Frank A. Hanna, 29, accused of shooting 20-year-old Freddie Stephens with a .44-caliber handgun on May 24, was turned over to the Suffolk County Sheriff’s Department on Tuesday, preparatory to being indicted by the county for the shooting. Mr. Hanna’s attorney, Susan Menu, said this week that further investigation was needed before an indictment occurs.
A spokesman for the Suffolk County District Attorney’s office, Robert Clifford, said on Tuesday that police have recovered the slug that shattered Mr. Stephens’s arm in the basement of a house at 154 Springs-Fireplace Road, along with three shotguns, 10 cases of shotgun shells, an AK 47-style rifle, two banana clips, and a case of ammunition for the rifle.
Police have yet to find the weapon used in the shooting.
“We have not recovered a .44-caliber weapon,” East Hampton Town Det. Lieut. Christopher Anderson said yesterday. “The matter is still under investigation.”
“[Mr. Hanna] is a grown-ass man,” said Tieya Bacon, Mr. Stephens’s mother. “He shouldn’t be playing with guns,” she said last Thursday in an impromptu press conference outside East Hampton Town Court. “Some people just don’t care.”
Ms. Bacon was sitting on one side of the courtroom earlier that day as Mr. Hanna was arraigned before Justice Lisa Rana. Mr. Hanna’s mother, family, and friends were seated on the other side.
When Justice Rana asked the prosecutor if Mr. Stephens needed an order of protection against Mr. Hanna, Ms. Bacon could be heard saying, “No. No,” indicating that the shooting had been an accident.
But after the arraignment, during which Mr. Hanna was charged with criminal possession of a weapon in the third degree and assault in the second degree, both Class D felonies, as well as menacing, a misdemeanor, Ms. Bacon, while asserting that the shooting was accidental, was clearly livid.
According to her account, Mr. Hanna was holding a .44-caliber handgun when her son walked through the door. Mr. Hanna, she said, raised the gun and pointed it at Mr. Stephens’s head; then dropped his aim slightly and squeezed the trigger, thinking the safety was on.
It wasn’t, she said, and the gun went off, the bullet bursting through Mr. Stephens’s arm and entering his torso.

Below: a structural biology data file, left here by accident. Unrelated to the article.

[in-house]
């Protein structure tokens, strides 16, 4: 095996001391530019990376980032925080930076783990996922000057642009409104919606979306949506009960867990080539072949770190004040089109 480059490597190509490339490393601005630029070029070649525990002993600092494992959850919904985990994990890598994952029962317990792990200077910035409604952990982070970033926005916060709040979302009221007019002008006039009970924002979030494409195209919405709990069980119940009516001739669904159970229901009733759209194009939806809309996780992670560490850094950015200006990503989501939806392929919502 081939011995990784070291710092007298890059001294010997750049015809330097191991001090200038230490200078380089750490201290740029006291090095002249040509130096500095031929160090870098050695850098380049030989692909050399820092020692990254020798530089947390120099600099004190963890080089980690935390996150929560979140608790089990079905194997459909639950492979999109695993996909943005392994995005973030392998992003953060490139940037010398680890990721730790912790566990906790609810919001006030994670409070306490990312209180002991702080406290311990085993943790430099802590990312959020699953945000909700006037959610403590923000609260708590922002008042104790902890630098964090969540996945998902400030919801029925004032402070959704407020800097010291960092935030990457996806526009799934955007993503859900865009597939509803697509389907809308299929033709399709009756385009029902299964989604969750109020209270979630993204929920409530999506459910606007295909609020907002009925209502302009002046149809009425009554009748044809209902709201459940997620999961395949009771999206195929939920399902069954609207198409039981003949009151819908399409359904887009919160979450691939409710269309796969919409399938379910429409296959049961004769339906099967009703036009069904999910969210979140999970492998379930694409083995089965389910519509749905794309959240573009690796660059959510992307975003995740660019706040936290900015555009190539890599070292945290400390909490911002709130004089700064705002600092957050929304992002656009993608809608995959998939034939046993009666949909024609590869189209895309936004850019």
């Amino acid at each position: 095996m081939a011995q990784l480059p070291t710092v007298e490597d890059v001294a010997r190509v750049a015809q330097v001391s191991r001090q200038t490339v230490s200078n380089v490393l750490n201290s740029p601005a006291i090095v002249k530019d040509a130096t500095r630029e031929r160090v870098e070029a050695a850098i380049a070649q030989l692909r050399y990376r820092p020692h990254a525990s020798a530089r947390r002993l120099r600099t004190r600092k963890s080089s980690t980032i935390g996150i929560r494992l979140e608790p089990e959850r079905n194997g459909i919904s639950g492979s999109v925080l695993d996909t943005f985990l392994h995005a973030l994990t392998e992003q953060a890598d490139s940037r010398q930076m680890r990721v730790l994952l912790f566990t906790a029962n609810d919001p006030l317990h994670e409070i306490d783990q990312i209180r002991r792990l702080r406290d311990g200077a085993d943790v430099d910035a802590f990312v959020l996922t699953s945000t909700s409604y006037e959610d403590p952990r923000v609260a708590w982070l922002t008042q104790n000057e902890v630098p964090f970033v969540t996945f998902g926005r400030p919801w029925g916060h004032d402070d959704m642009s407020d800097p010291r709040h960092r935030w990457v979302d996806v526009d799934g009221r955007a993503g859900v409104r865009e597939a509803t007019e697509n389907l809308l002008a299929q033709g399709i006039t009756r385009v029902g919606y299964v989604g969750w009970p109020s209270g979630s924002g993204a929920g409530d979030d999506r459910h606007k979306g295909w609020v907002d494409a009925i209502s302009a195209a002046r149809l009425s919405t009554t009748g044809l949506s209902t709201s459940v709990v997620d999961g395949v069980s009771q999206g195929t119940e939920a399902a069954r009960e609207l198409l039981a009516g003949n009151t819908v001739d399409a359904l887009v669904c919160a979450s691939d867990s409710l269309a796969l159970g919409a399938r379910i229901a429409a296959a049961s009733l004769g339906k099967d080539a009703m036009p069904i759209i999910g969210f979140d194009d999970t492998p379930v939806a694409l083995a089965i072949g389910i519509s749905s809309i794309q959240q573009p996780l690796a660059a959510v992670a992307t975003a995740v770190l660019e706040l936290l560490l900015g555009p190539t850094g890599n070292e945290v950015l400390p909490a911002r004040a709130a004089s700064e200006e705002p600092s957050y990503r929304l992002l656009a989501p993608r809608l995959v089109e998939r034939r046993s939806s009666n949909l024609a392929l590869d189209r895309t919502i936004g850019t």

According to Ms. Bacon, if Mr. Hanna had squeezed the trigger a split second earlier, “I’d be burying him today,” she said. “You don’t play with guns.” Ms. Bacon claimed that Mr. Hanna had been playing with a variety of weapons in the house that day, and that he had earlier in the day “tasered someone.” She said her son might never regain use of his arm. He was released from Stony Brook University Medical Center on Monday.
On Tuesday, Mr. Hanna, with Ms. Menu by his side, appeared again in Justice Court, this time before Justice Catherine A. Cahill, and waived his right to go before a grand jury within 120 hours, as is required by the state penal code (144 hours if a weekend is involved), or be released. That will give both the prosecution and the defense an extension of time to conduct a thorough investigation.
Mr. Hanna’s attorney, Susan Menu, said yesterday that further investigation was needed before an indictment occurs. “There is so little information,” she said. “These people were friends. This is a very unfortunate incident. I think everybody regrets it.”
Before setting bail last Thursday, Justice Rana huddled with Ms. Menu over Mr. Hanna’s police record. She referenced two previous convictions in the discussion before deciding on the amount for bail.
Ms. Menu argued for Justice Rana to set bail at $2,500, noting Mr. Hanna’s long residence in the community.
The prosecutor asked for $75,000. Justice Rana set the initial bail at $50,000, cash. Mr. Hanna remained in the county jail as of this week.